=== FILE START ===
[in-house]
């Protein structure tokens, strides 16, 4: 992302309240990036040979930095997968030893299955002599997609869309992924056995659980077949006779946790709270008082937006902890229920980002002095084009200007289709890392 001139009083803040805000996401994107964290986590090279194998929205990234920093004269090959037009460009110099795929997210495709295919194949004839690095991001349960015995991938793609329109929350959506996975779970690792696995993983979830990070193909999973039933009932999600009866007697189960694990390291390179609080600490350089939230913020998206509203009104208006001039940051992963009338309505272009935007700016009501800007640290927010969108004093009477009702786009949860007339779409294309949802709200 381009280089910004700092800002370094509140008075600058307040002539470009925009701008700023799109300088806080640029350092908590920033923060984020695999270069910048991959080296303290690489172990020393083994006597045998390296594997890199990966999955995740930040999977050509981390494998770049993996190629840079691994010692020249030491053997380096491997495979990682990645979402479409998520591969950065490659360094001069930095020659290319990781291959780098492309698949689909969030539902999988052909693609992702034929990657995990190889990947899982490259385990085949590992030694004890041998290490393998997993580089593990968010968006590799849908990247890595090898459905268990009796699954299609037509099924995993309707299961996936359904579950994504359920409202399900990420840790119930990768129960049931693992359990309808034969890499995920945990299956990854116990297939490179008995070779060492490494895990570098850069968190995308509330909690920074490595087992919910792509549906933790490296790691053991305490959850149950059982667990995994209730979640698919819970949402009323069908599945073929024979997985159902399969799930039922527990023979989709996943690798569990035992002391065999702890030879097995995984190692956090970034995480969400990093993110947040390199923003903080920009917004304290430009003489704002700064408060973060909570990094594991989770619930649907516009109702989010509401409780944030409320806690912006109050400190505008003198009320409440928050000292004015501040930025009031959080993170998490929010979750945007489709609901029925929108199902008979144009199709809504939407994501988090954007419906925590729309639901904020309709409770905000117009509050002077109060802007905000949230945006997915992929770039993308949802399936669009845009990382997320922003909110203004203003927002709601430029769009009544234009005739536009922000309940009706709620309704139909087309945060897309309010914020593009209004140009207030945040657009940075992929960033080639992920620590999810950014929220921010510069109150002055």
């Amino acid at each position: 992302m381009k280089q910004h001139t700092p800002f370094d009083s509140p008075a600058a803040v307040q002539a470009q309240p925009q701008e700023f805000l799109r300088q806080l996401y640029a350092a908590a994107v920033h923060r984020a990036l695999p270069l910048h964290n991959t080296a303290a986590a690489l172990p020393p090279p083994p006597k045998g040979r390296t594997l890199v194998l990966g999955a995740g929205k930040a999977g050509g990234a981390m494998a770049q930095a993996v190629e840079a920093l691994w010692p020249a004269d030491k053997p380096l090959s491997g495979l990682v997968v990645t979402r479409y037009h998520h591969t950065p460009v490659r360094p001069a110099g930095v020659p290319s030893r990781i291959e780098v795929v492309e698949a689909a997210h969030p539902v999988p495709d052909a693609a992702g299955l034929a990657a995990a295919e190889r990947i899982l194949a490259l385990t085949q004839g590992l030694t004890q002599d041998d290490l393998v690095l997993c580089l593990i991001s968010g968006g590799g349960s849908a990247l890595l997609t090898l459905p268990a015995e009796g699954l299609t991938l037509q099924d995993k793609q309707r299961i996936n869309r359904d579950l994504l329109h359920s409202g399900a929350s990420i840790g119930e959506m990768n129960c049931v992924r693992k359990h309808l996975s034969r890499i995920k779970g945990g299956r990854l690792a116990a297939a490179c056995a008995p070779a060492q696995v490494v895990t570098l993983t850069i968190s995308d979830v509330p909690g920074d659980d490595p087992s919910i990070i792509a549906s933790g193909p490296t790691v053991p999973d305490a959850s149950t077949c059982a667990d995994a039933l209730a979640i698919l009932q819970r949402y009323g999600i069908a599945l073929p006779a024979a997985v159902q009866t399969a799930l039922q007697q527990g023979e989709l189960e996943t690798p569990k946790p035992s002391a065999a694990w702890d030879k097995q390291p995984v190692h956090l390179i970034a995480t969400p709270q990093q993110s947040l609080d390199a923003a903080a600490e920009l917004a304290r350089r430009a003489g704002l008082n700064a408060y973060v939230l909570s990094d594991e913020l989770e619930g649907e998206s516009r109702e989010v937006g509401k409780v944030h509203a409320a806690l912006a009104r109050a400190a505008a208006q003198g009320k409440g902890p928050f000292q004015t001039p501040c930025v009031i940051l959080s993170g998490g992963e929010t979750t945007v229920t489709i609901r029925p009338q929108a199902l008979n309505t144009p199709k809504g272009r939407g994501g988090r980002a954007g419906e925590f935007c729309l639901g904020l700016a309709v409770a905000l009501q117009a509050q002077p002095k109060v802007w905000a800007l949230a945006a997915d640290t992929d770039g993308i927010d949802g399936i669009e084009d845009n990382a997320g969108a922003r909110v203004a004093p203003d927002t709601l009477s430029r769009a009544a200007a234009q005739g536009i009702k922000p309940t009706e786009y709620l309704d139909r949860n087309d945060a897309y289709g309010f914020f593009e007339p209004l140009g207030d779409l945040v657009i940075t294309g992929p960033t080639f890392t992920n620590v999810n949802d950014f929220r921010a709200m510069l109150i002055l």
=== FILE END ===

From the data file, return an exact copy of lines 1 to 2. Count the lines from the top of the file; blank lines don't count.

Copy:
[in-house]
């Protein structure tokens, strides 16, 4: 992302309240990036040979930095997968030893299955002599997609869309992924056995659980077949006779946790709270008082937006902890229920980002002095084009200007289709890392 001139009083803040805000996401994107964290986590090279194998929205990234920093004269090959037009460009110099795929997210495709295919194949004839690095991001349960015995991938793609329109929350959506996975779970690792696995993983979830990070193909999973039933009932999600009866007697189960694990390291390179609080600490350089939230913020998206509203009104208006001039940051992963009338309505272009935007700016009501800007640290927010969108004093009477009702786009949860007339779409294309949802709200 381009280089910004700092800002370094509140008075600058307040002539470009925009701008700023799109300088806080640029350092908590920033923060984020695999270069910048991959080296303290690489172990020393083994006597045998390296594997890199990966999955995740930040999977050509981390494998770049993996190629840079691994010692020249030491053997380096491997495979990682990645979402479409998520591969950065490659360094001069930095020659290319990781291959780098492309698949689909969030539902999988052909693609992702034929990657995990190889990947899982490259385990085949590992030694004890041998290490393998997993580089593990968010968006590799849908990247890595090898459905268990009796699954299609037509099924995993309707299961996936359904579950994504359920409202399900990420840790119930990768129960049931693992359990309808034969890499995920945990299956990854116990297939490179008995070779060492490494895990570098850069968190995308509330909690920074490595087992919910792509549906933790490296790691053991305490959850149950059982667990995994209730979640698919819970949402009323069908599945073929024979997985159902399969799930039922527990023979989709996943690798569990035992002391065999702890030879097995995984190692956090970034995480969400990093993110947040390199923003903080920009917004304290430009003489704002700064408060973060909570990094594991989770619930649907516009109702989010509401409780944030409320806690912006109050400190505008003198009320409440928050000292004015501040930025009031959080993170998490929010979750945007489709609901029925929108199902008979144009199709809504939407994501988090954007419906925590729309639901904020309709409770905000117009509050002077109060802007905000949230945006997915992929770039993308949802399936669009845009990382997320922003909110203004203003927002709601430029769009009544234009005739536009922000309940009706709620309704139909087309945060897309309010914020593009209004140009207030945040657009940075992929960033080639992920620590999810950014929220921010510069109150002055």